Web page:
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COVID-19 Serum Drives Spike-Mediated SARS-CoV-2 Variation - MDPI

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  • COVID-19 Serum Drives Spike-Mediated SARS-CoV-2 Variation - MDPI

    Published: 11 May 2024

    https://doi.org/10.3390/v16050763 (registering DOI)

    Yu, Y.; Zhang, M.; Huang, L.; Chen, Y.; Wu, X.; Li, T.; Li, Y.; Wang, Y.; Huang, W.

    Abstract

    Neutralizing antibodies targeting the spike (S) protein of SARS-CoV-2, elicited either by natural infection or vaccination, are crucial for protection against the virus. Nonetheless, the emergence of viral escape mutants presents ongoing challenges by contributing to breakthrough infections. To define the evolution trajectory of SARS-CoV-2 within the immune population, we co-incubated replication-competent rVSV/SARS-CoV-2/GFP chimeric viruses with sera from COVID-19 convalescents. Our findings revealed that the E484D mutation contributes to increased viral resistant against both convalescent and vaccinated sera, while the L1265R/H1271Y double mutation enhanced viral infectivity in 293T-hACE2 and Vero cells. These findings suggest that under the selective pressure of polyclonal antibodies, SARS-CoV-2 has the potential to accumulate mutations that facilitate either immune evasion or greater infectivity, facilitating its adaption to neutralizing antibody responses. Although the mutations identified in this study currently exhibit low prevalence in the circulating SARS-CoV-2 populations, the continuous and meticulous surveillance of viral mutations remains crucial. Moreover, there is an urgent necessity to develop next-generation antibody therapeutics and vaccines that target diverse, less mutation-prone antigenic sites to ensure more comprehensive and durable immune protection against SARS-CoV-2.‚Äč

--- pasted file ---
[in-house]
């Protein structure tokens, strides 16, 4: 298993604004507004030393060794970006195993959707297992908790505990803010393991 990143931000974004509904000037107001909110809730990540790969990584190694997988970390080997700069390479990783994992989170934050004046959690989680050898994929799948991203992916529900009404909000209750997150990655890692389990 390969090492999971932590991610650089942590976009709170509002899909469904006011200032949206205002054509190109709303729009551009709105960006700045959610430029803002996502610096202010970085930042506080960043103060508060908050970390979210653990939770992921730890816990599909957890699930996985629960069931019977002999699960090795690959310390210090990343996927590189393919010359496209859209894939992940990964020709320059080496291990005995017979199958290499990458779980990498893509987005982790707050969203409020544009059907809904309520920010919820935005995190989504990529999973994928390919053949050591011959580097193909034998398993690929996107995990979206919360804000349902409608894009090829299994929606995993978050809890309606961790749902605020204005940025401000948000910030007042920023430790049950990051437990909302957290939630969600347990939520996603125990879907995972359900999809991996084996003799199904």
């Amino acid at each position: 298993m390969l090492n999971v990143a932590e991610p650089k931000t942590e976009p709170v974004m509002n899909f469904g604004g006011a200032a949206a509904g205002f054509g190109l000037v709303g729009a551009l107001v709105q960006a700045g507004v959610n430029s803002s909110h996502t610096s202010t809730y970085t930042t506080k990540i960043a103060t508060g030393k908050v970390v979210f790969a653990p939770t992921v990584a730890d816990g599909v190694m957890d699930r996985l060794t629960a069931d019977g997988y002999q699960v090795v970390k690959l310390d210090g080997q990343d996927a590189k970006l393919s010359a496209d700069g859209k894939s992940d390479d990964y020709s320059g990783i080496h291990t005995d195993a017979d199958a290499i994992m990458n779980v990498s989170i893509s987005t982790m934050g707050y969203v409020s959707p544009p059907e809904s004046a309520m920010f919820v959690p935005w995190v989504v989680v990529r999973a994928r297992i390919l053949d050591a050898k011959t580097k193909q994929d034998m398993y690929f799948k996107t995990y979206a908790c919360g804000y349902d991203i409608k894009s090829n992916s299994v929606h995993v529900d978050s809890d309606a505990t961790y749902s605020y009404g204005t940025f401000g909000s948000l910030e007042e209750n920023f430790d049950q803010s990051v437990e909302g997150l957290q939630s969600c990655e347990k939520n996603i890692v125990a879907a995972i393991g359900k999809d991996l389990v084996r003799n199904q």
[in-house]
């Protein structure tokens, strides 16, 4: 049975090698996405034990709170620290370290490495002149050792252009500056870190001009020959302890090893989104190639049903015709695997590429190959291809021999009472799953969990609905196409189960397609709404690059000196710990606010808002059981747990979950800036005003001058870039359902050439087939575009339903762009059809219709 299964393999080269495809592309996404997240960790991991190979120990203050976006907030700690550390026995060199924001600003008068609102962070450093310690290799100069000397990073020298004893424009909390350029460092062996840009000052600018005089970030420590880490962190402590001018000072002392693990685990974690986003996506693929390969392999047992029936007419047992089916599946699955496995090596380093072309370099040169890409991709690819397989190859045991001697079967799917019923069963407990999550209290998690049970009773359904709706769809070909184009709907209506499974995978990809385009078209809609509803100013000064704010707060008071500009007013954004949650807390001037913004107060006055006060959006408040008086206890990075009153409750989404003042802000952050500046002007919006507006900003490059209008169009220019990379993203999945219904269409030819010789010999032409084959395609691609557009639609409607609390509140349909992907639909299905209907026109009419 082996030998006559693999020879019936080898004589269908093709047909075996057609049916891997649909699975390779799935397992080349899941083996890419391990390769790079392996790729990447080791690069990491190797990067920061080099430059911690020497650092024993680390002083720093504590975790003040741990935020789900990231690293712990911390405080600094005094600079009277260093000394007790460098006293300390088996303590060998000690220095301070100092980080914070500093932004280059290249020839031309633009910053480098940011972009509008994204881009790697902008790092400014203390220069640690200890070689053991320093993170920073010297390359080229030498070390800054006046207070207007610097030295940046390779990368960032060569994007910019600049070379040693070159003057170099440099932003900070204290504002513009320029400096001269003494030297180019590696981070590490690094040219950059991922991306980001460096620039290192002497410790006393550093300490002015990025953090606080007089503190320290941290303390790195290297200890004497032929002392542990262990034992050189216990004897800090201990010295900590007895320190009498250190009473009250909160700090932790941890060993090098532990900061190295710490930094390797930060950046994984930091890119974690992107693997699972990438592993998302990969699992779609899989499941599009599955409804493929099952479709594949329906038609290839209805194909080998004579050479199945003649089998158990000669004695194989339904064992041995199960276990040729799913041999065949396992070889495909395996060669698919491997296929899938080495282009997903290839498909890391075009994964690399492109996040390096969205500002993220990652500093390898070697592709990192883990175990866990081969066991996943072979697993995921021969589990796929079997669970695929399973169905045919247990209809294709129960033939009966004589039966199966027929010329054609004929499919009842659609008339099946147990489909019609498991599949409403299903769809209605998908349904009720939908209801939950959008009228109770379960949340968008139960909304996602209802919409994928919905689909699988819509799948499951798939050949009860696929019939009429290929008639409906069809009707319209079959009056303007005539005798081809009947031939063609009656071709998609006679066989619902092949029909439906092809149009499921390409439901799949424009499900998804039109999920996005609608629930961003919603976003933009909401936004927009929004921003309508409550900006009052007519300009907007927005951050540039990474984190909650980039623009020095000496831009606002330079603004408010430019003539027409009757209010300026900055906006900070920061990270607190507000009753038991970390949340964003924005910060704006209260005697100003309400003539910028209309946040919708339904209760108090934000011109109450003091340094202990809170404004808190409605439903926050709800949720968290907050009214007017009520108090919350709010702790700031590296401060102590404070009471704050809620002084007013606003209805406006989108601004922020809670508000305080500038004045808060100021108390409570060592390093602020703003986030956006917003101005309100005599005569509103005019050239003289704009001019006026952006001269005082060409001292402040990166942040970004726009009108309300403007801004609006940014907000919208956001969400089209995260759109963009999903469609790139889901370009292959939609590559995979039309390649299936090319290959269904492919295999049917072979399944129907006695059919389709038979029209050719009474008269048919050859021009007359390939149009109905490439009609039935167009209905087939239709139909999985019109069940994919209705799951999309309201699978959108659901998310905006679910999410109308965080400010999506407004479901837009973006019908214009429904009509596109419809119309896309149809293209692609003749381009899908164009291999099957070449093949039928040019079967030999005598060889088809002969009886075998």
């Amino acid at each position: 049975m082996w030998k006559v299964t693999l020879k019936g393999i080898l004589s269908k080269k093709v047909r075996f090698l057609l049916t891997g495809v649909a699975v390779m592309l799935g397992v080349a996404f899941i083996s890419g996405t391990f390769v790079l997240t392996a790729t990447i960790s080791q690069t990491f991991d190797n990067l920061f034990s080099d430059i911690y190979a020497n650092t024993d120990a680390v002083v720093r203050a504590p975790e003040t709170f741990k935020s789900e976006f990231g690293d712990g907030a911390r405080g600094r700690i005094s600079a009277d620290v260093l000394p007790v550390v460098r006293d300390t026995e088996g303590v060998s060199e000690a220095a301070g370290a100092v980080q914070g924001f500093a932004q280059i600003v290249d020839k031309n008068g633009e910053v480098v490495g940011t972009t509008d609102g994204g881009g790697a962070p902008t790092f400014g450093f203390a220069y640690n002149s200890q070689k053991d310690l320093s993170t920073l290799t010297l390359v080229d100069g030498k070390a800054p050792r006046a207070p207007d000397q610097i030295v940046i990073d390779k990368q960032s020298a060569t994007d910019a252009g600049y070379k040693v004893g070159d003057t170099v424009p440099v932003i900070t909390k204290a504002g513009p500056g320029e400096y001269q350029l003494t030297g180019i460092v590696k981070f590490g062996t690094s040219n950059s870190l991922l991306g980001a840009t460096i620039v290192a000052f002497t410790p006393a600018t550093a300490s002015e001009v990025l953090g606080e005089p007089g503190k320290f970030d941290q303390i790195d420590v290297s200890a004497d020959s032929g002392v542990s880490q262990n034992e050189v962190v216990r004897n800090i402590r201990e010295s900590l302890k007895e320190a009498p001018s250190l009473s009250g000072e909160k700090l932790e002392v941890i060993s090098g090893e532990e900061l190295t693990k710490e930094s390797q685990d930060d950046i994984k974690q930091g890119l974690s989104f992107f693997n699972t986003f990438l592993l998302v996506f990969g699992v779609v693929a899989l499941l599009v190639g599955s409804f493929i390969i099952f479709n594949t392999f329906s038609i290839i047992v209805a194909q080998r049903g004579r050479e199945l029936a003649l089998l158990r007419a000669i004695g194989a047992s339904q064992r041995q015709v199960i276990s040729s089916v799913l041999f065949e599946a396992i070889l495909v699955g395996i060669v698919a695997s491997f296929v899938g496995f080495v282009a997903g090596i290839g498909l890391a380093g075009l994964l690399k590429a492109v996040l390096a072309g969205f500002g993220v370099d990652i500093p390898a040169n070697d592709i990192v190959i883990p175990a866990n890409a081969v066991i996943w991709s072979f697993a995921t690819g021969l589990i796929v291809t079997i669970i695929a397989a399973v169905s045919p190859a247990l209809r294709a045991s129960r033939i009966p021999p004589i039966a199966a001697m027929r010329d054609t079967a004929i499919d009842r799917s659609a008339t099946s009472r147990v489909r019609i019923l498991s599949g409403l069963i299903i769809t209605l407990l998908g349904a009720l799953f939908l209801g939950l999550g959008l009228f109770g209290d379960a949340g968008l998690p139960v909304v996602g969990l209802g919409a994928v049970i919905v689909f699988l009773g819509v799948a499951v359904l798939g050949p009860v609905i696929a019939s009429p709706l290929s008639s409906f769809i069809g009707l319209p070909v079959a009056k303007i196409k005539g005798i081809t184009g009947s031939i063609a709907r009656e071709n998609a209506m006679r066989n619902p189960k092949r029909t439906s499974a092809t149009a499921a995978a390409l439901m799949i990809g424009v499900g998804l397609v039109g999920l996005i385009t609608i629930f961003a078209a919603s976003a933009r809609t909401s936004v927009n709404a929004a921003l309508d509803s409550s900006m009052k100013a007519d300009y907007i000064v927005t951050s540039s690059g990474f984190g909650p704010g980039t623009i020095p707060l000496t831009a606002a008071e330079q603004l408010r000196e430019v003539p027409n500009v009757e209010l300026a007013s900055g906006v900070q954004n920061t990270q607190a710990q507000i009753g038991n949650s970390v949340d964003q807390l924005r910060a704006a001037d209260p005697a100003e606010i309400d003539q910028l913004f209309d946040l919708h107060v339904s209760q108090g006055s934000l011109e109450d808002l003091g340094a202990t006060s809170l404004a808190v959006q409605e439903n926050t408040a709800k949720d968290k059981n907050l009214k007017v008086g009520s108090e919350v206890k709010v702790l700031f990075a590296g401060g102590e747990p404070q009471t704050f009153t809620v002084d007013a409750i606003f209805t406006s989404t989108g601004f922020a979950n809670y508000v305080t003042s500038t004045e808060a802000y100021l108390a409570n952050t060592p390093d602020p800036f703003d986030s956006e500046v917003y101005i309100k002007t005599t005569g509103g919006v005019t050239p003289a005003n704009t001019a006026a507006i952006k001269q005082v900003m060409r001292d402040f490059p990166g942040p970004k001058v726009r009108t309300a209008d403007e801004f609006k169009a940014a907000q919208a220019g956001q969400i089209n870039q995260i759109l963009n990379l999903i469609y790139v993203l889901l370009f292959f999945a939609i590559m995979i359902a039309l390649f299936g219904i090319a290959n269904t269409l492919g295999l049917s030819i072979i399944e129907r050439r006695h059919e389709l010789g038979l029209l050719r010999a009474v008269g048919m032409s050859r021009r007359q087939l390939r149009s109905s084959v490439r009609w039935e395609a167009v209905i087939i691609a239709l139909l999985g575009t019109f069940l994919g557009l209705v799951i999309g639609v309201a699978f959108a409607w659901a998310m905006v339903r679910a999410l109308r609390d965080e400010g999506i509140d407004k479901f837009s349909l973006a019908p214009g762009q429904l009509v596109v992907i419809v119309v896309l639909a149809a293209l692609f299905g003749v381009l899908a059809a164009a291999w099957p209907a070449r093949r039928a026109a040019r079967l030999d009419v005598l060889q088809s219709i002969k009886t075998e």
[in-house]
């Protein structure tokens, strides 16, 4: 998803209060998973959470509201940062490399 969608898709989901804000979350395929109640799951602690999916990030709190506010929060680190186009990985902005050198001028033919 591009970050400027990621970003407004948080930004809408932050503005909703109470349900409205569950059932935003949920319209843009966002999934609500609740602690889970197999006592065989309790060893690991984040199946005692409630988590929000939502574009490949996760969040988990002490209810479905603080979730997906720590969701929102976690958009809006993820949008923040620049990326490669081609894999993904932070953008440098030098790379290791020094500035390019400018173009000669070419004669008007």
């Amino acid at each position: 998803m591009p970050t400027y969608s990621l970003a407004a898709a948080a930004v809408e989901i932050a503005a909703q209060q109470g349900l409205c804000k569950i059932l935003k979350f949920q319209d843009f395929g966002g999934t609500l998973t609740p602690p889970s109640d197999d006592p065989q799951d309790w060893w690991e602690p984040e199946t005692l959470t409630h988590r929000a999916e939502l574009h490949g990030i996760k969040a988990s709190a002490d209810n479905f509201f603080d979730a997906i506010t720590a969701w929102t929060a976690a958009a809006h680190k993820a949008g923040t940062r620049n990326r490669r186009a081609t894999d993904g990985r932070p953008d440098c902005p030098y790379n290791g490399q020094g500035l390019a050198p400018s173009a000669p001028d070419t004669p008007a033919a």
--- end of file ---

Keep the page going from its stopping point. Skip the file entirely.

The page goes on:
Neutralizing antibodies targeting the spike (S) protein of SARS-CoV-2, elicited either by natural infection or vaccination, are crucial for protection against the virus. Nonetheless, the emergence of viral escape mutants presents ongoing challenges by contributing to breakthrough infections. To define the evolution trajectory of SARS-CoV-2 within the immune population, we co-incubated replication-competent rVSV/SARS-CoV-2/GFP chimeric viruses with sera from COVID-19 convalescents. Our findings revealed that the E484D mutation contributes to increased viral resistant against both convalescent and vaccinated sera, while the L1265R/H1271Y double mutation enhanced viral infectivity in 293T-hACE2 and Vero cells. These findings suggest that under the selective pressure of polyclonal antibodies, SARS-CoV-2 has the potential to accumulate mutations that facilitate either immune evasion or greater infectivity, facilitating its adaption to neutralizing antibody responses. Although the mutations identified in this study currently exhibit low prevalence in the circulating SARS-CoV-2 populations, the continuous and meticulous surveillance of viral mutations remains crucial. Moreover, there is an urgent necessity to develop next-generation antibody therapeutics and vaccines that target diverse, less mutation-prone antigenic sites to ensure more comprehensive and durable immune protection against SARS-CoV-2.
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